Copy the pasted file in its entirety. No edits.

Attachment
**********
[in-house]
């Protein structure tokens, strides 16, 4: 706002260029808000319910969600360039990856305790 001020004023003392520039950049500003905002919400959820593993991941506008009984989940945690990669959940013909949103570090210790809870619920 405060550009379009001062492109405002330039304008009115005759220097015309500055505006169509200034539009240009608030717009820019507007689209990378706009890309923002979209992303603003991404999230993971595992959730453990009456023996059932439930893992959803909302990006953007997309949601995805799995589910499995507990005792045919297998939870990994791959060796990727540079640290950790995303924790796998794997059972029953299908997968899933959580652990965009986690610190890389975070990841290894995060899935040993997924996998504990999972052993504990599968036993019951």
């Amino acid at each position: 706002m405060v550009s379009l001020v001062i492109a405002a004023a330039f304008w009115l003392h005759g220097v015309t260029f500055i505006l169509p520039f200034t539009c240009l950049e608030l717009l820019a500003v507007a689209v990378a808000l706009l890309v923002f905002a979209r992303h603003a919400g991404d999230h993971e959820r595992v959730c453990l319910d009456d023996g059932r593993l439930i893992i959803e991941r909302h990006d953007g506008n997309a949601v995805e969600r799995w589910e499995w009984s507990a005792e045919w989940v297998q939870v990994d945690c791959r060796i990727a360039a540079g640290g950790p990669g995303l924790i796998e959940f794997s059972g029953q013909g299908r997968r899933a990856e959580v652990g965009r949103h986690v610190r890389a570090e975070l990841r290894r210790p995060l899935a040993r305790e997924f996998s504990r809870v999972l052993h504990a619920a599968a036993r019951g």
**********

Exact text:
[in-house]
């Protein structure tokens, strides 16, 4: 706002260029808000319910969600360039990856305790 001020004023003392520039950049500003905002919400959820593993991941506008009984989940945690990669959940013909949103570090210790809870619920 405060550009379009001062492109405002330039304008009115005759220097015309500055505006169509200034539009240009608030717009820019507007689209990378706009890309923002979209992303603003991404999230993971595992959730453990009456023996059932439930893992959803909302990006953007997309949601995805799995589910499995507990005792045919297998939870990994791959060796990727540079640290950790995303924790796998794997059972029953299908997968899933959580652990965009986690610190890389975070990841290894995060899935040993997924996998504990999972052993504990599968036993019951």
């Amino acid at each position: 706002m405060v550009s379009l001020v001062i492109a405002a004023a330039f304008w009115l003392h005759g220097v015309t260029f500055i505006l169509p520039f200034t539009c240009l950049e608030l717009l820019a500003v507007a689209v990378a808000l706009l890309v923002f905002a979209r992303h603003a919400g991404d999230h993971e959820r595992v959730c453990l319910d009456d023996g059932r593993l439930i893992i959803e991941r909302h990006d953007g506008n997309a949601v995805e969600r799995w589910e499995w009984s507990a005792e045919w989940v297998q939870v990994d945690c791959r060796i990727a360039a540079g640290g950790p990669g995303l924790i796998e959940f794997s059972g029953q013909g299908r997968r899933a990856e959580v652990g965009r949103h986690v610190r890389a570090e975070l990841r290894r210790p995060l899935a040993r305790e997924f996998s504990r809870v999972l052993h504990a619920a599968a036993r019951g």